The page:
Talk Derby to Me: The Private Regulation of Roller Derby Names

Photo: iStockphoto

Trademarks are so significant in our economy that many firms and individuals register any mark they think may prove valuable.  Warner Bros. has trademarked dozens of uses of the term “Quidditch” (the magical flying sport from Harry Potter), including “Quidditch lingerie.” The producers of The Simpsons have trademarked Homer’s familiar “D’oh!” Paris Hilton has trademarked “That’s hot!” And a few women have trademarked the names they use when they play roller derby – which is having a major comeback in cities all over the nation.

Trademarked derby girl (their preferred moniker) “skate names” include Amber Alert, Anna Notherthing, Busta Armov, Felon D. Generous, and Ivanna S. Pankin. But the vast majority of the thousands of U.S.-based derby girls have not trademarked their names. And yet nearly all skate names are unique: there is only one Hell O’Kittie, though there are doubtless many derby girls who wish they had that name. If the names are valuable, why don’t more of them use trademarks?

A new paper by David Fagundes explains. Rather than use trademark law, derby girls have instead developed a strong private system of name ownership. At its heart is the Master Roster, a privately-administered list of skate names, which is searchable online. See for yourself. The Master Roster functions as a sort of private trademark registry, where registration is equivalent to a right of exclusive use.  And the social norms that accompany it allow the Master Roster to stand in for legal protection.

The result is a cheap and efficient system of private regulation. Fagundes describes how the system works:

Three core principles govern derby-name regulation. First is a uniqueness requirement: Only one skater can skate under a given name. The second instantiates the idea of priority: Where two names are identical or excessively similar, the skater with the earlier claim to the name has the right to use it. The third creates elemental standards for resolving overlapping name conflicts: Where two names are reasonably similar, the second skater must ask the first skater for permission to use the name. This permission must be in writing and submitted to the Master Roster‘s administrators in order to authenticate it. Names that are very similar to preexisting names but that have been approved via written permission by the senior skater are listed on the Master Roster with the note “(cleared)”.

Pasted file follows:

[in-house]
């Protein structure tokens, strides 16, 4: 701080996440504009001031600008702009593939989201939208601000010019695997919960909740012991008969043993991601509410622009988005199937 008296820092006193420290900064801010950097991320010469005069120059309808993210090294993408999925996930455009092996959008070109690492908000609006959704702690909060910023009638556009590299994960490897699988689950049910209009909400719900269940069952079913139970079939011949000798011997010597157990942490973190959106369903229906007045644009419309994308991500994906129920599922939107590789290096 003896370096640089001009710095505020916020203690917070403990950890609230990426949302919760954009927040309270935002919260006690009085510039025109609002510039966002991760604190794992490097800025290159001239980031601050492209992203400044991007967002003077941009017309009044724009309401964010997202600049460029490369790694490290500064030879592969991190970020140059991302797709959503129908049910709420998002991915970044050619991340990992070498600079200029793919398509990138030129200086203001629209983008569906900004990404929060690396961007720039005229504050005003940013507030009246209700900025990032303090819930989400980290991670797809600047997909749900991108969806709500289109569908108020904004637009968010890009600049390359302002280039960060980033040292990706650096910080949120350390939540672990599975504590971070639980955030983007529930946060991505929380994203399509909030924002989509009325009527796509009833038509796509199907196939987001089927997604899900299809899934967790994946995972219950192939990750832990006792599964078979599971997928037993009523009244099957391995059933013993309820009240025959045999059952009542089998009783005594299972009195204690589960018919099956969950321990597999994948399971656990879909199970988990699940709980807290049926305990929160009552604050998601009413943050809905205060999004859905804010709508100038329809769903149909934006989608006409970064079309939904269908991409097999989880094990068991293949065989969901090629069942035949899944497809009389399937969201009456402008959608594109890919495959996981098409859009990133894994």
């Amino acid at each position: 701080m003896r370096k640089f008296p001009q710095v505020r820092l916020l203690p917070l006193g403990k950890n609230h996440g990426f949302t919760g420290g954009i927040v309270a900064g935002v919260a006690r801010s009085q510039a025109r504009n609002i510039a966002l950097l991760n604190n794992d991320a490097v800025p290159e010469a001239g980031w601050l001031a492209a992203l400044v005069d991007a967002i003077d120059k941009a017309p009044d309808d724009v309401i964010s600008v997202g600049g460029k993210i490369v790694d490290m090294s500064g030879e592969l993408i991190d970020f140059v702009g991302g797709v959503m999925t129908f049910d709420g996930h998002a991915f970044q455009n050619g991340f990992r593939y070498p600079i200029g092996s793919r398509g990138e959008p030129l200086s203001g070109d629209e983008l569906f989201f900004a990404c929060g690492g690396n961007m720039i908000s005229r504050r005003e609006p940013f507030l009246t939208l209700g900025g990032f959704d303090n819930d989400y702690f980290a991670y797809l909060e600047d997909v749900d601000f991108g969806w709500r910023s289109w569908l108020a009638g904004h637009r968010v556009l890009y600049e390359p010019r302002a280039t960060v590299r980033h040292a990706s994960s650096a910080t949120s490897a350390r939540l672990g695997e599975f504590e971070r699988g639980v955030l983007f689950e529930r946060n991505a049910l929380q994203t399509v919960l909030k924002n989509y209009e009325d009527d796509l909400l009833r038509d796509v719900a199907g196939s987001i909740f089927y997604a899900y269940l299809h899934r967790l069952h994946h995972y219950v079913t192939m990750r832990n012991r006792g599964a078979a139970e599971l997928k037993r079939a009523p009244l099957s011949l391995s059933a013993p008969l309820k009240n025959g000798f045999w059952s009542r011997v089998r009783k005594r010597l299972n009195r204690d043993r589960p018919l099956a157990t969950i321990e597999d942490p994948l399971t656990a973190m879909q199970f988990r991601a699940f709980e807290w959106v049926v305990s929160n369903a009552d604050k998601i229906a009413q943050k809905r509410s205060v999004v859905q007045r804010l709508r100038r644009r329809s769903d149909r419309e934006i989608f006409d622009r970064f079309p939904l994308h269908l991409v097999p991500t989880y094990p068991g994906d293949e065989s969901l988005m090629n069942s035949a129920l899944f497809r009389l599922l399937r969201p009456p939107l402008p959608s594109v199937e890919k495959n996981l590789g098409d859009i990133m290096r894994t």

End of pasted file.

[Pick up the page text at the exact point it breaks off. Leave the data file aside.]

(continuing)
Enforcement is mostly done via personal contact between skaters, backed by the threat of social disapproval by other skaters. As Fagundes explains, membership in the skating community is a central value for most derby girls. The result is widespread compliance with the Roster system. But, in the few cases that reputational sanctions and shaming don’t work, there’s always violence.  Violence is a pretty credible sanction in roller derby because the sport itself is violent, and thus retaliation can be disguised within the normal flow of a derby bout. As a couple derby girls put it:

“[T]here‘s no laws in place – you don‘t even have to register your derby name – it‘s COURTESY. Ref might not see you smash me in the face – but I know, and trust me baby, I‘m comin for ya.”  Added another, “I totally agree with the not stealing/copying of names… Someone once said imitation was the best form of flattery… So flatter me and then let me kick your a$$ (sic).”

So why don’t derby girls trademark their valuable skate names? Because they have created a stable system of private order that functions as an effective stand-in for the law—without all the legal hassle.

 

 

 

 

 

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  1. Cid says:

    And names are still honored after a player has retired. I’ve been retired now for two years and my name is still honored. It’s a great system!

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  2. Patrick says:

    So they have created a world with rules and regulations, but without the need of lawyers! What a wonderful society that would be!

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    • assumo says:

      I had always assumed that the model for such a society was anarchistic, but the Derby social hierarchy is anything but. They all pay dues, but the main form of currency is social acceptance, and the glory of getting a chance in a “bout”, or roller derby match. Break the central rules, and you risk losing both of these, plus whatever you personally invested in your rise to full membership. There is a loose, but formal structure of authority at the top ranks, and the bottom ranks are kind of “lord of the flies”.
      The interesting thing is that the sport itself , and the persona of the girls, is usually seen as rebellious. In creating their own social norms, they are able to break most if not all rules of society while keeping their own rules airtight

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  3. Vernon Maher says:

    A similar name registration system exists within the Society for Creative Anachronism. Faux historical names are kept and approved internally. One addition is that the name has to be somewhat historically accurate in addition to being different from other names.

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  4. TAS says: